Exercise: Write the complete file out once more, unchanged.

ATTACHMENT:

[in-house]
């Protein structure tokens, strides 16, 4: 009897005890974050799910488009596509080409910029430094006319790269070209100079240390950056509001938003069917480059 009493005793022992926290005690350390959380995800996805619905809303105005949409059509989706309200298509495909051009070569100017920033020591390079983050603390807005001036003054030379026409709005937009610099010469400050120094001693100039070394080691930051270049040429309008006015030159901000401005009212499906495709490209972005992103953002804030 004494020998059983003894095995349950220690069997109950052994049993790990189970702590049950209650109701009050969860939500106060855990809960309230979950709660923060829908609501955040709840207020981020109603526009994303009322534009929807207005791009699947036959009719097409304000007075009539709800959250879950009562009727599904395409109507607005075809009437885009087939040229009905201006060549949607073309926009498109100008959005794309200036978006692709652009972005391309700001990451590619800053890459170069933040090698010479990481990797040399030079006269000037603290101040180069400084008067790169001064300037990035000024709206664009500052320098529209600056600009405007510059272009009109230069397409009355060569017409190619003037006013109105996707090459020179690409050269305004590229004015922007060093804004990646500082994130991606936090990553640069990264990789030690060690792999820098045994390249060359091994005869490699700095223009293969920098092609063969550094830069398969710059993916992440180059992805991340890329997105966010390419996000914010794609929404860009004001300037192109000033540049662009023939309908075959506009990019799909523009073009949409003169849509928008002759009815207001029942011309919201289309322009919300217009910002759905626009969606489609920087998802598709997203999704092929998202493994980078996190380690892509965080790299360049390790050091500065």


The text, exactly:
[in-house]
């Protein structure tokens, strides 16, 4: 009897005890974050799910488009596509080409910029430094006319790269070209100079240390950056509001938003069917480059 009493005793022992926290005690350390959380995800996805619905809303105005949409059509989706309200298509495909051009070569100017920033020591390079983050603390807005001036003054030379026409709005937009610099010469400050120094001693100039070394080691930051270049040429309008006015030159901000401005009212499906495709490209972005992103953002804030 004494020998059983003894095995349950220690069997109950052994049993790990189970702590049950209650109701009050969860939500106060855990809960309230979950709660923060829908609501955040709840207020981020109603526009994303009322534009929807207005791009699947036959009719097409304000007075009539709800959250879950009562009727599904395409109507607005075809009437885009087939040229009905201006060549949607073309926009498109100008959005794309200036978006692709652009972005391309700001990451590619800053890459170069933040090698010479990481990797040399030079006269000037603290101040180069400084008067790169001064300037990035000024709206664009500052320098529209600056600009405007510059272009009109230069397409009355060569017409190619003037006013109105996707090459020179690409050269305004590229004015922007060093804004990646500082994130991606936090990553640069990264990789030690060690792999820098045994390249060359091994005869490699700095223009293969920098092609063969550094830069398969710059993916992440180059992805991340890329997105966010390419996000914010794609929404860009004001300037192109000033540049662009023939309908075959506009990019799909523009073009949409003169849509928008002759009815207001029942011309919201289309322009919300217009910002759905626009969606489609920087998802598709997203999704092929998202493994980078996190380690892509965080790299360049390790050091500065």